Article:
I'm having trouble to understand why this is happening when I power my LM386 on a 9V battery with no load.

The schematic is the basic application from the LM386 datasheet with the gain of 20 but without the speaker load at the output.

enter image description here

When I measure the AC voltage at Vs I get a really high frequency signal (10MHZ) of small amplitude (10mv).

Now the thing is that this noise get amplified at the output too. This wouldn't matter much if I was using a speaker as a load (because I shouldnt be able to hear that frequency I guess) but I want to use a vumeter as a Load.

I tried the following: 1. Adding a 220uf cap at the power trail, this helped a bit and reduced the amplitude by 50%, but I'm not sure if that's the right approach and I would like to remove completely this noise.
2. Adding the zobell network, this didn't do anything.
3. Adding a fake load (a 10K resistance) at the output, didn't do anything.
4. Also grounding all the floating wires to ground didn't help

Why is this happening and how can I remove this signal ?

0.2us/div 5mv/div enter image description here

  • Show some schematic – PlasmaHH Sep 9 '16 at 8:20
  • Don't talk, show the schematic. – Darshan Chaudhary Sep 9 '16 at 8:23
  • add more uFage to the power rail, then edit with your results. Batteries have a high internal impedance, they need lots of uFs to be stiff into an audio amp. 220uF is nowhere near enough. Try 1000uF, perhaps 4700uF. – Neil_UK Sep 9 '16 at 8:28
  • Schematic added, @Neil_UK thanks I'll try that. – foobarcode Sep 9 '16 at 8:31
  • Make the leads as short as possible. Long leads like you have can cause instability. – Leon Heller Sep 9 '16 at 8:41
up vote 1 down vote accepted

Your photos do help - at 10 MHz., circuit layout is important. You are likely on the right track trying to ensure that Vs is clean DC. At 10 MHz., a 220uF capacitor might have too much internal inductance and/or resistance to work effectively. Try a smaller capacitor, more suitable for radio-frequency bypass: for example - a 0.1uf ceramic type. Value is not critical, 0.1uf capacitors are very common.

And to reduce the inductive path from Vs to ground, add this bypass capacitor to your breadboard directly from pin 6 to pin 4 of the LM386. You are quite correct to proceed only when the DC supply is free of any oscillations. This problem occurs so frequently, that a bypass capacitor is the very next component that I add to the breadboard after the chip is inserted.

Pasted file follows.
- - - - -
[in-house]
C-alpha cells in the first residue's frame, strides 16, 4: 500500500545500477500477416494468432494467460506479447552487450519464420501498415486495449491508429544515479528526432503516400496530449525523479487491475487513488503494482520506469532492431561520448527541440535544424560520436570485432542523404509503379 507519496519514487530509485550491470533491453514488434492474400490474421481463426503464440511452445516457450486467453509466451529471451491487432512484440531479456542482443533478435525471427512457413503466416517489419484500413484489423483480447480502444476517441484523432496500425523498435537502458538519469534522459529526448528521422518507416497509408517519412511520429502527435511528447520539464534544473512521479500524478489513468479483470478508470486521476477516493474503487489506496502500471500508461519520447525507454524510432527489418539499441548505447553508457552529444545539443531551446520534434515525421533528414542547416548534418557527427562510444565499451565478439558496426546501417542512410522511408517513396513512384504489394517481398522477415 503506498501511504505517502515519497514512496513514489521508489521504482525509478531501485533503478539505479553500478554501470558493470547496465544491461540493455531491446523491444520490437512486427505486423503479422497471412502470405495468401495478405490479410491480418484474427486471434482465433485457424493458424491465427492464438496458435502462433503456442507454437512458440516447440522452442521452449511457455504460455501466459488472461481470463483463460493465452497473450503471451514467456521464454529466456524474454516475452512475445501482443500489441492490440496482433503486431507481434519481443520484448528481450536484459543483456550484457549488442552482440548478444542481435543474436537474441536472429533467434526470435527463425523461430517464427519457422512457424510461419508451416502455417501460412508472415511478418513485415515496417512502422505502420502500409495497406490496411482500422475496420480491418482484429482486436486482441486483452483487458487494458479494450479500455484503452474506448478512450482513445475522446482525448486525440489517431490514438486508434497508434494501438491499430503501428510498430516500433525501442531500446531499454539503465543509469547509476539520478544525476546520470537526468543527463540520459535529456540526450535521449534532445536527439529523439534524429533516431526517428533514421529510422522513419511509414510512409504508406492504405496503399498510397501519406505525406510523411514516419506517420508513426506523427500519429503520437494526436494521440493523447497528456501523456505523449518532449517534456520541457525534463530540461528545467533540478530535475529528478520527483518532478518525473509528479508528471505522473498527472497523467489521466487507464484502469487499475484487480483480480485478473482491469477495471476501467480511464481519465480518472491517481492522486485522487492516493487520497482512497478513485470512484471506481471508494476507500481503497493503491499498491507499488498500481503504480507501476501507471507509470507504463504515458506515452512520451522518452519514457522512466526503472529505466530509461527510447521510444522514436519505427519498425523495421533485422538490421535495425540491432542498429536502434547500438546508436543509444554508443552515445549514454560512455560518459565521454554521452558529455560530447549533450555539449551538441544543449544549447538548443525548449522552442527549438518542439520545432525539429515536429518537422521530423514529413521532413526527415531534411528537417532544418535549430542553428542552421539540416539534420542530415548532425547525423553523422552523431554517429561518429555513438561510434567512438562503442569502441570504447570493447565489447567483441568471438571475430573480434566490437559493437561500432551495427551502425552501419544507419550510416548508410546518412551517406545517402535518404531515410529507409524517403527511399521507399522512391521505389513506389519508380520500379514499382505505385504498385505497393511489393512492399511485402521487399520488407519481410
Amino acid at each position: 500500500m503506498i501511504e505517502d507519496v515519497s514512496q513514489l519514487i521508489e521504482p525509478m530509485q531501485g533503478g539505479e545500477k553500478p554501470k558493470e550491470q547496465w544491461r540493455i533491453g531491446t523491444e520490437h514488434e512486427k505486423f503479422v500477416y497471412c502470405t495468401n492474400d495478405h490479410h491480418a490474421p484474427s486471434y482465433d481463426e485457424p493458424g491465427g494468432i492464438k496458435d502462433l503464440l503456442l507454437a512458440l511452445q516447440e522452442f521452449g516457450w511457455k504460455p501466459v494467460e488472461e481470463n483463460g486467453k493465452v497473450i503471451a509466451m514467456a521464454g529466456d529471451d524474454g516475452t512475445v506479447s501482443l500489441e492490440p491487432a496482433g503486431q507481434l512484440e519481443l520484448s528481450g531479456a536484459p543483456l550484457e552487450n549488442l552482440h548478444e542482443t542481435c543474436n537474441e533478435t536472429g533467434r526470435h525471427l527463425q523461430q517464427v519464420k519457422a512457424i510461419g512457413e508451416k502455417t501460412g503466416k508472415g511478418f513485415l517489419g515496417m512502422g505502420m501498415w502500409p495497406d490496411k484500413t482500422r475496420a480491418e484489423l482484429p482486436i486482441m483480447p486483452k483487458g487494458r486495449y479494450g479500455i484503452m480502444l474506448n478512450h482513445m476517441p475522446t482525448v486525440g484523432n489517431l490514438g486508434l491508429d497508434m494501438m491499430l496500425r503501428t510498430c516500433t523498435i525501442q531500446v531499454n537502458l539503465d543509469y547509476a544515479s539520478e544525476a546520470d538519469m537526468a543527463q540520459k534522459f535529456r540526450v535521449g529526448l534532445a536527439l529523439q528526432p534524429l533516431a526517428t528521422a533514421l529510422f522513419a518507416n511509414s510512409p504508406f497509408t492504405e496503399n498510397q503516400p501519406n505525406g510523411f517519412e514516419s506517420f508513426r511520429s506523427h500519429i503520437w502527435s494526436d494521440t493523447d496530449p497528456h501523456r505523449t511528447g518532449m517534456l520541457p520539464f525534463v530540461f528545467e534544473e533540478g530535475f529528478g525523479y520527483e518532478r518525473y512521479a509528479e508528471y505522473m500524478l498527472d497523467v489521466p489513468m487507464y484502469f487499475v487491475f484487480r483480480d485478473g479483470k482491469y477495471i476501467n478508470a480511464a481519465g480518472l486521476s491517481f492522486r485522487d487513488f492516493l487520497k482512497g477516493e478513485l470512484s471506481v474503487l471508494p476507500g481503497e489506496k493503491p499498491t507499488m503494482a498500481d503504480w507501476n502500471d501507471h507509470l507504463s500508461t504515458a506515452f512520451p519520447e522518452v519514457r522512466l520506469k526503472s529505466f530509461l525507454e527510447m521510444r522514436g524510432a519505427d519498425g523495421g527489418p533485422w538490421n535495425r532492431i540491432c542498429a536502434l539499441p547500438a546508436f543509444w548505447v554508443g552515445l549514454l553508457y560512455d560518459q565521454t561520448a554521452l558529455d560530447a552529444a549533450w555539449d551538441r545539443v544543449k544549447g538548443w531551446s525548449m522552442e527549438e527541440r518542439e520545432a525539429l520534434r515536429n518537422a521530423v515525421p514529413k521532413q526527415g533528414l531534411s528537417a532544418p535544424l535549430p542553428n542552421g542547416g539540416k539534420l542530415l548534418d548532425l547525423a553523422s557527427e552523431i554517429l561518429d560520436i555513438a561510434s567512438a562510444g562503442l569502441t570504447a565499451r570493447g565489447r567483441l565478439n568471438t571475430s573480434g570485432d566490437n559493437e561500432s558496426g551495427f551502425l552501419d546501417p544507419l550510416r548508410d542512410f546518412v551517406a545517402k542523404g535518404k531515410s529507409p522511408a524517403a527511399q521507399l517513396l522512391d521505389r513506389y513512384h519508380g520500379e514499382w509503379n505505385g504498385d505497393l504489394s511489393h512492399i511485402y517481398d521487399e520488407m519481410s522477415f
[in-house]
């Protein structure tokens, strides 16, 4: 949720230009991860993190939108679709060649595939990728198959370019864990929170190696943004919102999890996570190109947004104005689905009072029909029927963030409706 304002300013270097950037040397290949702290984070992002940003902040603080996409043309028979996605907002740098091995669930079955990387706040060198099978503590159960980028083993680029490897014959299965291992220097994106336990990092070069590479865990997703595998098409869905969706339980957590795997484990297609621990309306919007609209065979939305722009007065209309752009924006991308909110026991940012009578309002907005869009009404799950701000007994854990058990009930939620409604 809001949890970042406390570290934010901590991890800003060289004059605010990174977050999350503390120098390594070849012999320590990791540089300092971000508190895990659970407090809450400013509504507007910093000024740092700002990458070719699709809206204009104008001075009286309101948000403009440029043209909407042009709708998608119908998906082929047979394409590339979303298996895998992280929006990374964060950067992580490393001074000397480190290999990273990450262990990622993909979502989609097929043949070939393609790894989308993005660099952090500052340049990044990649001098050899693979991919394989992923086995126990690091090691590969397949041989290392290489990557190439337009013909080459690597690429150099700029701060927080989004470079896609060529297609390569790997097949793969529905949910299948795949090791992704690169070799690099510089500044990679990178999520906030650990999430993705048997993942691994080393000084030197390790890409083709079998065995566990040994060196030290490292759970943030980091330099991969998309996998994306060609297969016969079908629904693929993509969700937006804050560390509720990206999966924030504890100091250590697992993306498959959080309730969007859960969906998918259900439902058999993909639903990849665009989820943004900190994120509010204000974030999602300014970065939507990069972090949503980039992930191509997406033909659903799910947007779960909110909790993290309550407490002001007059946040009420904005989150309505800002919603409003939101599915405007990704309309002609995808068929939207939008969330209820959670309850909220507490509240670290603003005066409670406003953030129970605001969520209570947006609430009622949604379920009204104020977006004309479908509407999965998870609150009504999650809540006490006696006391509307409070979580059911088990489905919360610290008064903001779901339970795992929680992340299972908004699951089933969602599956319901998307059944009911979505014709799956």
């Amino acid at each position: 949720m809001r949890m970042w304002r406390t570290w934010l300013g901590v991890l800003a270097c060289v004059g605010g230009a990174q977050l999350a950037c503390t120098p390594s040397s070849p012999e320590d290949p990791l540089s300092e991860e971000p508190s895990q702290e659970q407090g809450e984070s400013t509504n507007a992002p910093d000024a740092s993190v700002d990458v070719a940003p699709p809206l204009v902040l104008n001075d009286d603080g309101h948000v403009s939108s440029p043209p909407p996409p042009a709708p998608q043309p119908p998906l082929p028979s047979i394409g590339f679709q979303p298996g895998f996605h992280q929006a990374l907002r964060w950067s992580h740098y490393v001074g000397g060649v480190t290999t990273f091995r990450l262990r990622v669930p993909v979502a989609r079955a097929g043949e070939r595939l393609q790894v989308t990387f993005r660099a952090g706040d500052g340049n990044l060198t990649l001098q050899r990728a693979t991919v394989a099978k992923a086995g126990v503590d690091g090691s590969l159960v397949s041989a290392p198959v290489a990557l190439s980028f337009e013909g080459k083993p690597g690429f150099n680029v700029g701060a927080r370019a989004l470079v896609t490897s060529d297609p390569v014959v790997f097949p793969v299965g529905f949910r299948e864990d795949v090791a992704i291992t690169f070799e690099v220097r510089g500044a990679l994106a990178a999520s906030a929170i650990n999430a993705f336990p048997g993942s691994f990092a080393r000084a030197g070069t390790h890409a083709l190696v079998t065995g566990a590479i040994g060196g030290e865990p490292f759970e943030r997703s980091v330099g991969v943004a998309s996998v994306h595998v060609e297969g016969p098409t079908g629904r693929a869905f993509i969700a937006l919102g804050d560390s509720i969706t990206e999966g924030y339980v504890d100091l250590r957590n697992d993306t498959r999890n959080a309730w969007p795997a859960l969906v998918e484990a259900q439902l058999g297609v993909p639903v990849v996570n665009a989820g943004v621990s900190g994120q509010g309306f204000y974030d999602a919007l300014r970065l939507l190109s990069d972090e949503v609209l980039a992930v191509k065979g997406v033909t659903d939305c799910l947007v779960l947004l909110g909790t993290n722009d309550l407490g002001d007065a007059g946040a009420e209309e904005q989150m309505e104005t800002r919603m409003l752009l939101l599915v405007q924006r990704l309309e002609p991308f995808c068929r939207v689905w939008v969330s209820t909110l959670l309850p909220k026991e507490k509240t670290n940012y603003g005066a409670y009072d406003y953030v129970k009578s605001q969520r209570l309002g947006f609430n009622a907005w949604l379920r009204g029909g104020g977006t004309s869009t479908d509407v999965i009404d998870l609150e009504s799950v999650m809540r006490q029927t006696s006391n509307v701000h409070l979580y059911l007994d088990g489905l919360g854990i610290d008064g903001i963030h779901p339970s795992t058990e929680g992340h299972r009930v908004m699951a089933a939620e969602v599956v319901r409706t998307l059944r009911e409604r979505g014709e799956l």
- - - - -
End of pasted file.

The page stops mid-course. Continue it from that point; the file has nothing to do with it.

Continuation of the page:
Why is it happening? Gain inside the LM386 chip is quite high, even though it is reduced by internal feedback. Gain only needs to be a bit more than one for oscillations to occur. Normally, we assume that "ground" is always unvarying, and that "Vsupply"(Vs) is unvarying as well. Wiring inductance allows the chip itself to vary these voltage nodes, even though the battery supplies steady DC. Sometimes, a LM386 will oscillate at lower audio frequencies when a heavy load like a speaker is inserted. This is often caused by a feeble battery whose internal resistance is too high, allowing the DC supply voltage to vary. In this case, a large value supply bypass capacitor (like 470uF) may make it good.

  • Thanks, the part in bold solved it, putting the cap directly from pin 6 to 4 completely removed this oscillation. I read it was a good practice to do it but I wouldn't imagine that it would be that dramatical ! I learned my lesson. – foobarcode Sep 9 '16 at 16:45
  1. Bypass the power supply leads.
  2. GIVE IT A REAL LOAD. The LM386 was designed to operate into an 8 ohm load, with roughly 220-250 uF of electrolytic DC blocking capacitor. Operating it into no load is not going to make it happy.
  3. If your plan is to drive a VU meter, you do not need anything remotely resembling the drive that an LM386 can provide. Make a better choice of component. I'd start with a garden variety op amp and a couple of resistors. Verify that it will drive the VU meter.

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